One change hinges on how we should define the very notion of “risk” itself (a term that is all-too-often used interchangeably – and incorrectly – with words like “threat”). Traditional security approaches have generally done a good job of identifying threats. In this new way of thinking about and calculating risk, however, risk is defined as that which prevents an organization from achieving their objectives. That is specifically what we are trying to help organizations mitigate against. Zeroing in from Consequence to Business Impact is the first step in crafting a new formula that is all about evaluating threats through the prism of business impact, and aligning risk assessments (and any subsequent remedies) with business goals and objectives.

Changing Vulnerability to Probability is arguably an even more significant shift. In this new way of thinking, Vulnerability should not and does not exist outside of Threat: threats should incorporate any vulnerabilities that exist. The introduction of probability into the equation is a fairly new and innovative piece of advanced risk assessment. The result is a formula that is a probabilistic expression based on quantitative analysis.

But that analysis requires hard data. Which is perhaps one of the reasons why probability has not previously been included in traditional risk formulae: the data required to quantify it was vast and variable, and reliable probability metrics were consequently extremely difficult to predict.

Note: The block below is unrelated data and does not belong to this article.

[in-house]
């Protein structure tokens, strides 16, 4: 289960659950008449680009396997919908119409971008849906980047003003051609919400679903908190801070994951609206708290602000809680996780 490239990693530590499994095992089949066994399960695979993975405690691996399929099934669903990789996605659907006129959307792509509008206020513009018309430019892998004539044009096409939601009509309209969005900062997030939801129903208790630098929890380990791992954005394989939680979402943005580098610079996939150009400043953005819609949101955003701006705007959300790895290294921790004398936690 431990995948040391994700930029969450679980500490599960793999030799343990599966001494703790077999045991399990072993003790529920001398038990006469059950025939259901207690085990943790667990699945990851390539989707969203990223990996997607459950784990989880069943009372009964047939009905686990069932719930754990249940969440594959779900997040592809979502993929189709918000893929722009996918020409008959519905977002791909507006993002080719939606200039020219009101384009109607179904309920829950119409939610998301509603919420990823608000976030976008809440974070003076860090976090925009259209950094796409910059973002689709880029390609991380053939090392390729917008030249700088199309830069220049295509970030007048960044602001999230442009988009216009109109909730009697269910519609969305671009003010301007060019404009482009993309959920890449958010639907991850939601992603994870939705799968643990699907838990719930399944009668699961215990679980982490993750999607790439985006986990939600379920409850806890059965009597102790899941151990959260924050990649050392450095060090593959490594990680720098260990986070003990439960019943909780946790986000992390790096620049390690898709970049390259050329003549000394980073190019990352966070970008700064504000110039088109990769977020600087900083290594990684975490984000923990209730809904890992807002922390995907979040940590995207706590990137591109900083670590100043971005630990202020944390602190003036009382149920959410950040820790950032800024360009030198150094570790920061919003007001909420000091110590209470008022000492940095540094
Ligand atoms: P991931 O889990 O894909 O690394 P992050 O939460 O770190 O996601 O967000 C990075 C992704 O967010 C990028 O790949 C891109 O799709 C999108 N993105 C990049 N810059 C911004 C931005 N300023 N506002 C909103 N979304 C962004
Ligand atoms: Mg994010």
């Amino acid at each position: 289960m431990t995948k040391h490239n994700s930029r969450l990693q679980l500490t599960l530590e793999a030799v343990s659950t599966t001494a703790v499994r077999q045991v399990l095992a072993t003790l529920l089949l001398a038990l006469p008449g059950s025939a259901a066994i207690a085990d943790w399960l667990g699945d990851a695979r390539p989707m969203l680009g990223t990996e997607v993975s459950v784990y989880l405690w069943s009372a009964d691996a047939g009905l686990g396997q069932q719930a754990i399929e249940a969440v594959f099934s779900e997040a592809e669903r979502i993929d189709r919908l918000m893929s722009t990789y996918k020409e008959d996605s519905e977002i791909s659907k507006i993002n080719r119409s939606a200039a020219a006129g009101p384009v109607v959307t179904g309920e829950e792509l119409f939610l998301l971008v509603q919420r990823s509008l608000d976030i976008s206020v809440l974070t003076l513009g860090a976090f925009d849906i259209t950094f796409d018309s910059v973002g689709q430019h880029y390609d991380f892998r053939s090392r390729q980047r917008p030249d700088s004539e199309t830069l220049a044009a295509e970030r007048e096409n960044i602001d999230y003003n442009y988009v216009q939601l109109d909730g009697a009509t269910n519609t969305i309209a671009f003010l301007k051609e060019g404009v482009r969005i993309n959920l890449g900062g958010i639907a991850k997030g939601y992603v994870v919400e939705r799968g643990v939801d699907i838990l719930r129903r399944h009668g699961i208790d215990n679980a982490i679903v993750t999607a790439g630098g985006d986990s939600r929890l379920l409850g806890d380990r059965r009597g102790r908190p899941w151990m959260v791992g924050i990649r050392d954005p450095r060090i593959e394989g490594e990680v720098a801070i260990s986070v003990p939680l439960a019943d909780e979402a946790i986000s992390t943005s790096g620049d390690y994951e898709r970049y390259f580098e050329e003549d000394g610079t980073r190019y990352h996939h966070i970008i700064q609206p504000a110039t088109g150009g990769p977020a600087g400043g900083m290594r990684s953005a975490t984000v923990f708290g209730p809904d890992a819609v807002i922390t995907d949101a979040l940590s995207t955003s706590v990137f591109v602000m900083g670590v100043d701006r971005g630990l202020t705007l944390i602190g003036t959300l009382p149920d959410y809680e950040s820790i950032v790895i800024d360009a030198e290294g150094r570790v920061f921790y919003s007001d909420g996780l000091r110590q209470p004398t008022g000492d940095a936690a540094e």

That data is now available in the Pinkerton Risk Index, a sophisticated and comprehensive risk assessment tool designed to distill different dimensions of risk into a single in-depth analysis. The Risk Index is the first truly global risk analysis tool: a matrix of threats and potential consequences that is correlated to individual markets, real-world risks and current events.

The Risk Index integrates a wide range of different variables, including specific risk factors, the likelihood of an event occurring, and a comprehensive impact analysis, to provide a detailed picture of business risk (for any business, in any industry, in any part the world). Country-specific and regional considerations range from complex geopolitical calculations to the state of the legal landscape in different nations. Statistically significant correlations connect inherent risks to specific business indices, creating an overall threat analysis tailored for businesses. The Risk Index incorporates threats like natural disasters, infectious disease, population health, violent crime, property crime, terrorism, business operations, supply chain and employee negligence. It also covers technology, information, market and economic risks, including risk factors like economic structure, human capital, social and institutional structures, societal upheaval, and information and technology. A sophisticated spatial analysis of those risks and more results in an overall risk profile that is available on a country level internationally and on a county level in the United States.

All told, the Risk Index integrates 60 different threat vectors divided into five groupings, and, ultimately, four distinct threat categories:

  • Hazard & Event Risk